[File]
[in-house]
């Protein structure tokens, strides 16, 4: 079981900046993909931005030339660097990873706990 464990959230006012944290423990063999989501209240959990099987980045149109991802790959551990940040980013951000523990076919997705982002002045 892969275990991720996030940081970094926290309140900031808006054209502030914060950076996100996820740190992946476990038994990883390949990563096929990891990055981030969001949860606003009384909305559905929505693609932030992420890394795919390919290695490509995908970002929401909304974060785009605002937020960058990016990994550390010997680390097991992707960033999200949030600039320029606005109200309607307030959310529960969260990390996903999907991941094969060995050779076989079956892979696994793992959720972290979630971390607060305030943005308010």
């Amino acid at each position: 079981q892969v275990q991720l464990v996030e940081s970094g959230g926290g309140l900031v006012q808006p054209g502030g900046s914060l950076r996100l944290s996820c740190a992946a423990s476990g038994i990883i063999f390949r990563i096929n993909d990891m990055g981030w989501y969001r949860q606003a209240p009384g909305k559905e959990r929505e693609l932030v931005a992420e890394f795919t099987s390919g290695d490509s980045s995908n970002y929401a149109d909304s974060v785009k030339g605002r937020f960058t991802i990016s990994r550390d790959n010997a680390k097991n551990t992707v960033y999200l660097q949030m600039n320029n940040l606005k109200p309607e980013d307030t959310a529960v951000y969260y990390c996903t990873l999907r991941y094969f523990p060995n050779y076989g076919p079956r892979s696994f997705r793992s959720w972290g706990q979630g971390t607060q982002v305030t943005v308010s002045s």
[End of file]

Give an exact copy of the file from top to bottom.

[in-house]
């Protein structure tokens, strides 16, 4: 079981900046993909931005030339660097990873706990 464990959230006012944290423990063999989501209240959990099987980045149109991802790959551990940040980013951000523990076919997705982002002045 892969275990991720996030940081970094926290309140900031808006054209502030914060950076996100996820740190992946476990038994990883390949990563096929990891990055981030969001949860606003009384909305559905929505693609932030992420890394795919390919290695490509995908970002929401909304974060785009605002937020960058990016990994550390010997680390097991992707960033999200949030600039320029606005109200309607307030959310529960969260990390996903999907991941094969060995050779076989079956892979696994793992959720972290979630971390607060305030943005308010």
């Amino acid at each position: 079981q892969v275990q991720l464990v996030e940081s970094g959230g926290g309140l900031v006012q808006p054209g502030g900046s914060l950076r996100l944290s996820c740190a992946a423990s476990g038994i990883i063999f390949r990563i096929n993909d990891m990055g981030w989501y969001r949860q606003a209240p009384g909305k559905e959990r929505e693609l932030v931005a992420e890394f795919t099987s390919g290695d490509s980045s995908n970002y929401a149109d909304s974060v785009k030339g605002r937020f960058t991802i990016s990994r550390d790959n010997a680390k097991n551990t992707v960033y999200l660097q949030m600039n320029n940040l606005k109200p309607e980013d307030t959310a529960v951000y969260y990390c996903t990873l999907r991941y094969f523990p060995n050779y076989g076919p079956r892979s696994f997705r793992s959720w972290g706990q979630g971390t607060q982002v305030t943005v308010s002045s």